Instead of having 700 times more mass than their supermassive black holes, the bulges in the young quasars were only about 30 times more massive.
One possible explanation for this discrepancy between early and late galaxies is that the supermassive black holes formed first and that galaxies essentially "grew around them," study leader Carilli said.
Another possibility is that the galaxies and their supermassive black holes formed at roughly the same time but grew at different rates throughout their histories.
"Maybe we're just seeing a growth spurt of the black holes," Carilli told National Geographic News.
Astronomers generally agree that supermassive black holes help slow down stellar formation in their galaxies by disrupting gas clouds with their energetic outbursts, preventing them from coalescing into stars.
But the new findings suggest supermassive black holes must also be able to promote stellar growth and help bulk up their host galaxies.
"There are a lot of very good theories about negative feedback, but how you actually get positive feedback, which is required given these measurements, is much less clear," Carilli said.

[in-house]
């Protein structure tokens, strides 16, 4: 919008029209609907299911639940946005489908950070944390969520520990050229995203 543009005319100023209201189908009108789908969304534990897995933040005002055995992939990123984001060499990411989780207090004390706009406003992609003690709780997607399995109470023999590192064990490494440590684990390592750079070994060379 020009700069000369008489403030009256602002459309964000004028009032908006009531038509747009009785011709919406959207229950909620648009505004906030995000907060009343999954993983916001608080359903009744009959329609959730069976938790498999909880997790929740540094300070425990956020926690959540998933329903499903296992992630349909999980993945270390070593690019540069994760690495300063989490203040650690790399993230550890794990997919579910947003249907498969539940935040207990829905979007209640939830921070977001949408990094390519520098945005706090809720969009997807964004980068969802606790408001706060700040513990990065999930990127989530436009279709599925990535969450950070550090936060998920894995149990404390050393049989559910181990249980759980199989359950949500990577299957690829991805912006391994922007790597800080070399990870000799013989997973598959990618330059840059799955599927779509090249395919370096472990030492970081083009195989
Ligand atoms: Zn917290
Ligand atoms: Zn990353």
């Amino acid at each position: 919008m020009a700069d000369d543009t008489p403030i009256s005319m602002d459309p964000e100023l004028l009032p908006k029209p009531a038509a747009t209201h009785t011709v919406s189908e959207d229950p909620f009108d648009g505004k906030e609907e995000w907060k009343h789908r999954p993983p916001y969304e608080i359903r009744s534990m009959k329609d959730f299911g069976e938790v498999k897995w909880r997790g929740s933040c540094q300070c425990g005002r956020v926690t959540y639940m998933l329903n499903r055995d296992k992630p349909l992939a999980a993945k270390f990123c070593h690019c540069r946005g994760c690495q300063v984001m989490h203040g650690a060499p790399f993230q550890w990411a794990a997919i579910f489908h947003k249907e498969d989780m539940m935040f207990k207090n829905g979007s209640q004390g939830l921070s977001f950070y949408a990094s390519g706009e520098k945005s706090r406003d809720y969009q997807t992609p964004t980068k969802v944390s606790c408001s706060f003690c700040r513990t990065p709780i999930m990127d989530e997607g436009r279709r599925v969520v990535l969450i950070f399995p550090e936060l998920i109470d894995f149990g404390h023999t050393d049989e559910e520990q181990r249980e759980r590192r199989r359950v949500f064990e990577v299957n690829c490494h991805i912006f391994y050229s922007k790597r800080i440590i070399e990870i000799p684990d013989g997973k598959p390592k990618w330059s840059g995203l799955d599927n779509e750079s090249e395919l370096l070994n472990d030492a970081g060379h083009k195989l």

(Related: "Black Holes Can Spawn Large, Odd Stars, Model Suggests" [August 22, 2008].)
Karl Gebhardt is an astronomer at the University of Texas in Austin who was not involved in the new research.
Gebhardt agreed that the evidence seems to suggest that, at least in the early universe, supermassive black holes formed before their host galaxies. But whether this is also true for later galaxies is still unclear.
"We just don't know what these galaxies that Carilli and company are looking at will turn into," Gebhardt said. "It's going to take a much larger sample to answer that question."
Mateusz Ruszkowski, a black hole researcher at the University of Michigan, also did not participate in the research.
The new finding implies "that black holes waste no time to begin their growth and don't wait for the bulges to catch up until late in the history of the universe," Ruszkowski said.
"This would have serious consequences for the attempts to model galaxy formation and should help to constrain such models."
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